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Transnational Education Policy Dialogue Ends

A transnational education policy framework dialogue has ended at the Kwame Nkrumah University of Science and Technology (KNUST) in Kumasi.

The dialogue, initiated by the Ghana Tertiary Education Commission (GTEC), seeks to establish a policy framework for transnational education in the country.

The policy dialogue was undertaken in collaboration with the British Council to come out with a policy framework to regulate transnational education.

Speaking at the opening of the two-day  dialogue, the Director General of GTEC, Prof. Ahmed Jinapor Abdulai, explained that the increasing number of institutions outside the country expressing interest in operating in the country triggered the need to get a framework in place to regulate their operations.

He was upbeat that all stakeholders in the sector would contribute their quota towards getting the best ideas and suggestions that would help come out with the right policy to operationalise the transnational education space in the country.

In attendance were Vice Chancellors of Traditional Universities, Vice Chancellors of Technical Universities, Council of Independent Universities, Principals of Colleges of Education, Registrars and College of Education Secretaries, Directors of Academic Affairs, Directors of Quality Assurance and Academic Planning, among others.

Prof. Jinapor stated that Ghana was one of the most attractive destinations when it comes to tertiary education, attributing these to the peace and conducive environment in the country, availability of reliable electricity, security situation, the nation’s democratic credentials, qualified staff and faculties to teach were among the reasons most foreign institutions feel comfortable doing business in Ghana.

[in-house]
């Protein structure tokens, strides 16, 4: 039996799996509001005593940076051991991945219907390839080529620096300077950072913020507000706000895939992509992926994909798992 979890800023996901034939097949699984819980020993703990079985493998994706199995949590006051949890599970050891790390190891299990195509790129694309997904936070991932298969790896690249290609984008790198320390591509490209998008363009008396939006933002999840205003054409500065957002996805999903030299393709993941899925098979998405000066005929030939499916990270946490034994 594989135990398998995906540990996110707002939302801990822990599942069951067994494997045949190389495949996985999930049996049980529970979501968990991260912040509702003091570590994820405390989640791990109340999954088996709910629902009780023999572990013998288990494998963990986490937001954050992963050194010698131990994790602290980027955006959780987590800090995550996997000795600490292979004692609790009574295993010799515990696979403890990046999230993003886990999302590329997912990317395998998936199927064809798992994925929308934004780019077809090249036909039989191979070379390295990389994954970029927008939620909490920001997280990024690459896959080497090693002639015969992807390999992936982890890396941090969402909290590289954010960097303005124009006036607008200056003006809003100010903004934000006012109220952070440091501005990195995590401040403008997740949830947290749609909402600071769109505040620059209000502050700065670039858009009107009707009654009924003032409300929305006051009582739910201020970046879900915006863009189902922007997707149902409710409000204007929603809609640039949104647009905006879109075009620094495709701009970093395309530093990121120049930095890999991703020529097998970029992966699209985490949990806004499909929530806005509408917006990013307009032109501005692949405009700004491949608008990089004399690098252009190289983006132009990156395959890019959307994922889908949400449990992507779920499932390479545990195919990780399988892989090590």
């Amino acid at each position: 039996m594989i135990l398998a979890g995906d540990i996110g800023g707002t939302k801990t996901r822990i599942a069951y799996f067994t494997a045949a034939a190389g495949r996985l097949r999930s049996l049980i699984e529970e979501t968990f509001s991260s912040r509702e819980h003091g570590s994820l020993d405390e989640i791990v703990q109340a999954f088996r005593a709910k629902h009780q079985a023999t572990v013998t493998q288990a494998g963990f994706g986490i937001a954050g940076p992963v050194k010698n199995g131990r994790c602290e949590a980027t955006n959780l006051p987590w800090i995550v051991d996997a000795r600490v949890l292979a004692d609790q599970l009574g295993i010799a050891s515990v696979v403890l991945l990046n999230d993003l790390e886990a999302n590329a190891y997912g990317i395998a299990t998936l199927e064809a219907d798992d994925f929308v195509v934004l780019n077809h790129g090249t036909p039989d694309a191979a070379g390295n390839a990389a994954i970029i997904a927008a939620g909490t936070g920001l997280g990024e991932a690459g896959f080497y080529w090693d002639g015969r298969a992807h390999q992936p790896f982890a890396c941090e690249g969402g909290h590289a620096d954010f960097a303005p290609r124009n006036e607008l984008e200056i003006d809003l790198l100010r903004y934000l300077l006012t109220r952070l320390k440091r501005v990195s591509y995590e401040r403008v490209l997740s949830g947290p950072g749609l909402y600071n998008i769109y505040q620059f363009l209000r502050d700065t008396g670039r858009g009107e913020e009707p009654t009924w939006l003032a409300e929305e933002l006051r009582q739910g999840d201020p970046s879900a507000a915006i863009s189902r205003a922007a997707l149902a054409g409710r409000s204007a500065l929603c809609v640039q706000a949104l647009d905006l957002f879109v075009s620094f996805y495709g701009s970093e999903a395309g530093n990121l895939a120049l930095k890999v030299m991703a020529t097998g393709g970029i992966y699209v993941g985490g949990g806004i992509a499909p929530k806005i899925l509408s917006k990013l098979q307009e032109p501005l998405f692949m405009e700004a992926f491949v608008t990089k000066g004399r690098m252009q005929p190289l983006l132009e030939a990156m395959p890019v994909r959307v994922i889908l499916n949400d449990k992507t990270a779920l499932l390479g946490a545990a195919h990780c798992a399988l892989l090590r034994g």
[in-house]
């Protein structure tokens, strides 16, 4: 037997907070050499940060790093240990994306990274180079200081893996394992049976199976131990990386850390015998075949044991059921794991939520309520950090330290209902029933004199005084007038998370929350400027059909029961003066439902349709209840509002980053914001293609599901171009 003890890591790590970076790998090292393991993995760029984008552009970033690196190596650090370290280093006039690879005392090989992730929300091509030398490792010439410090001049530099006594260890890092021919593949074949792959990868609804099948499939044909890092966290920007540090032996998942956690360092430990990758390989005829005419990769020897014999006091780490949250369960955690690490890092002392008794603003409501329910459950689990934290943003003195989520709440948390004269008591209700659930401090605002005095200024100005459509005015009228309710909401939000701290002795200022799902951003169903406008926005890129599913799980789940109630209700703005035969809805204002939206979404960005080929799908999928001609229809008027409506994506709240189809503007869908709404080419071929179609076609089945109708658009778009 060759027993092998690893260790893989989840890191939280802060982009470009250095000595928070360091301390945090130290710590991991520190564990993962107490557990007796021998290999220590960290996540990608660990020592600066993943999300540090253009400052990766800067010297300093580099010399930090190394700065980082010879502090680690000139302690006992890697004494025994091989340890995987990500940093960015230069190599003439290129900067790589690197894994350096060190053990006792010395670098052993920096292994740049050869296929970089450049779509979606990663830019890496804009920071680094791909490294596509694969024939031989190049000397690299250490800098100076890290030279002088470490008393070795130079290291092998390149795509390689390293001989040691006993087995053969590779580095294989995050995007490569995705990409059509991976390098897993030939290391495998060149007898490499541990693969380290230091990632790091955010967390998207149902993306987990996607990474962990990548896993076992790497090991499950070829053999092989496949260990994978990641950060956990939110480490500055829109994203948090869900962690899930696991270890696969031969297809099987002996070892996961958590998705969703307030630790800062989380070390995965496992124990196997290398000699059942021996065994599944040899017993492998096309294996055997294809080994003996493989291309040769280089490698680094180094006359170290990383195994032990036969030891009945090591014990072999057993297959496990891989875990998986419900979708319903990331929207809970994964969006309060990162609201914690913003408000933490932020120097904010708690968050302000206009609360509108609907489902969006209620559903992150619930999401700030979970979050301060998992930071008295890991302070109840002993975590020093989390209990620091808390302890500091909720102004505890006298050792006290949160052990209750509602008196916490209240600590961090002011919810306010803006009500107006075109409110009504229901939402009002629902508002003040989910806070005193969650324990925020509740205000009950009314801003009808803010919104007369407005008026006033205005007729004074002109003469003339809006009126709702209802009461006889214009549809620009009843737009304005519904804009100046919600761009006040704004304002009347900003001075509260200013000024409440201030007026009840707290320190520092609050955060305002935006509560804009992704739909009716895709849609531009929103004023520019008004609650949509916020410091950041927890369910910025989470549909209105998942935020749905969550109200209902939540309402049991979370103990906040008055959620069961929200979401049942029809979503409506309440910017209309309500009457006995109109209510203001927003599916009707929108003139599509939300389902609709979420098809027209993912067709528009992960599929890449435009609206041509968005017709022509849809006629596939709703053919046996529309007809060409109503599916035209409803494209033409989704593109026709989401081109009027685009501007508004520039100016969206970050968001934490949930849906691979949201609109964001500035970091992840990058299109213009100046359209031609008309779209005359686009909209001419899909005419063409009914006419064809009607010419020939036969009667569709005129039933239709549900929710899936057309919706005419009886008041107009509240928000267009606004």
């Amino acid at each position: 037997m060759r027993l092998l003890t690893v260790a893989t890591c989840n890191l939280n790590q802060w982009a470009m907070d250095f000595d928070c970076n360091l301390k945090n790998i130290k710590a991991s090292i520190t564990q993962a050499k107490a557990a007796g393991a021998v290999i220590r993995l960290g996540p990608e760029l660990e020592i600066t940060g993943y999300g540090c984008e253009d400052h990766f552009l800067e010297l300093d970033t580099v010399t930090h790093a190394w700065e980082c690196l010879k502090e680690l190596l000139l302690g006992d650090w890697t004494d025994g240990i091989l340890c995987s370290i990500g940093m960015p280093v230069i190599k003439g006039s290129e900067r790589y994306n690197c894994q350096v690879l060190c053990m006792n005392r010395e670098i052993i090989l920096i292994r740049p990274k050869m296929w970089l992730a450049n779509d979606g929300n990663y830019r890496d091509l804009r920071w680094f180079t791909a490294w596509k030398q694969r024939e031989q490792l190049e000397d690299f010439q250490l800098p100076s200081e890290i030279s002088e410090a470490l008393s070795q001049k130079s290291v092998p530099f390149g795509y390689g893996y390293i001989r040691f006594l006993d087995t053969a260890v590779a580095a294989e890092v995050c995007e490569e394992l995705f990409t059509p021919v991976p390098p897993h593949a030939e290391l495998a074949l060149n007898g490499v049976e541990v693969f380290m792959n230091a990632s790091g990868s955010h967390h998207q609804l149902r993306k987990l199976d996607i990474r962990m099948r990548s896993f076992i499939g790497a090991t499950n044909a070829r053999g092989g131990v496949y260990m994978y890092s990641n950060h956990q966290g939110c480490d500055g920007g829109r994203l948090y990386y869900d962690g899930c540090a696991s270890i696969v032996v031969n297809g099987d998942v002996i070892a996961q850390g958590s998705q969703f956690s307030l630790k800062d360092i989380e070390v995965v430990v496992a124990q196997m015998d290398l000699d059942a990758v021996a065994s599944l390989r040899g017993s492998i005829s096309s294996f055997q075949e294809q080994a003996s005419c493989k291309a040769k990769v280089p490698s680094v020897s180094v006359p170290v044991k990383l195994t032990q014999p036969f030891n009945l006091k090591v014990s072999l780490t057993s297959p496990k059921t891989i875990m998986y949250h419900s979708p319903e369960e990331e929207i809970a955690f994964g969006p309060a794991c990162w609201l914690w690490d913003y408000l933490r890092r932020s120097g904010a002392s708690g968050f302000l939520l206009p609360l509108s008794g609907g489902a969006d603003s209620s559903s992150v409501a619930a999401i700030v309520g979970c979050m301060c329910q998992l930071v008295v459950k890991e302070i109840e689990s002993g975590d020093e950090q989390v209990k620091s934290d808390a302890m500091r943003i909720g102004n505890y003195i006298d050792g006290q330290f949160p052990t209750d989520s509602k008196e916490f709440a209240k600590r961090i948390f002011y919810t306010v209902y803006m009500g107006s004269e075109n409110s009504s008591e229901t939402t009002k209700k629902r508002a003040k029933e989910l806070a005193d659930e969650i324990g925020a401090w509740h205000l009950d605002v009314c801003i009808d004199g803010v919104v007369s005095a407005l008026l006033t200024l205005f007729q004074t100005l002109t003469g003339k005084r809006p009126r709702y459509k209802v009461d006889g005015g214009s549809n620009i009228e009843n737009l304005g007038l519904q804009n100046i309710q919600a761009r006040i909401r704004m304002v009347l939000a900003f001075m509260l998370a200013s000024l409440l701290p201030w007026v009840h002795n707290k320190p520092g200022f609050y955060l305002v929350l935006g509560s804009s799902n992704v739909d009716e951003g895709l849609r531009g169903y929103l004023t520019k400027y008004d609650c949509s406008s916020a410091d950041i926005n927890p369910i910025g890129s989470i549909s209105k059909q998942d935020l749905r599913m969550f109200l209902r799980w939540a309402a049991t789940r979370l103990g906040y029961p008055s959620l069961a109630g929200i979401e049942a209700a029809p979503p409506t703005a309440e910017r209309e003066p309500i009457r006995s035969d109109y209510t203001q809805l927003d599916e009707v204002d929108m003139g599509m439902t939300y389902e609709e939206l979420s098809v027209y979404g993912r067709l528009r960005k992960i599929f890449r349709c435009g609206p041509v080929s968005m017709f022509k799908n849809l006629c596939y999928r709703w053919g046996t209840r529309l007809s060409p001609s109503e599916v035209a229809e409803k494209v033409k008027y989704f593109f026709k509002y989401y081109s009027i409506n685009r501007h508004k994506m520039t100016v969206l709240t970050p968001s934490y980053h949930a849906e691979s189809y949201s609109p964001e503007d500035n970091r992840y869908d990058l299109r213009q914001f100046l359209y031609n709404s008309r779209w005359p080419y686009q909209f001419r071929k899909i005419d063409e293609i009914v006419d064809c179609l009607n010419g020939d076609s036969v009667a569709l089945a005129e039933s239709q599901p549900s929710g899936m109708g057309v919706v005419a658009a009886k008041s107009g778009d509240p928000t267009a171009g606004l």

He eulogised the British Council for its support to GTEC, lauding the Country Director, Mr. Doodo Dodoo for his interest and supporting the agenda of GTEC in terms of establishing collaboration and dialogue among their different stakeholders.

He also commended Vice Chancellors (VCs) of Traditional Universities as well as VCs of Technical Universities, Principals of Colleges of Education and other stakeholders for their special roles in helping shape the development of education in the country.

The Country Director of the British Council, Ghana, Mr. Doodo, was happy to be part of the programme as he would be sharing some of the experiences of British institutions on transnational education with those in the country.

He hinted the possibility of throwing some seed funding towards the establishment of the policy framework and guidance, as well as helping share experiences with Ghanaian institutions.

Prof. Kwame Boafo Arthur, Board Chairman for GTEC, said, “Transnational education plays a critical role in the global exchange of knowledge, fostering cultural understanding, and preparing individuals for the challenges of an interconnected world.”

He explained that “as we navigate the complexities of this landscape, it becomes imperative for us to join hands, share insight, and create a robust framework that prioritises collaboration and quality assurance.”

The Vice Chancellor of KNUST, Prof. Mrs. Rita Akosua Dickson, said that the transnational education development in the country would not only help train many people for the nation’s manpower needs but for the global market as well.

She lauded the GTEC and the British Council for their collaboration towards the policy dialogue which stood the chance to promote the development and transformation of nations through education.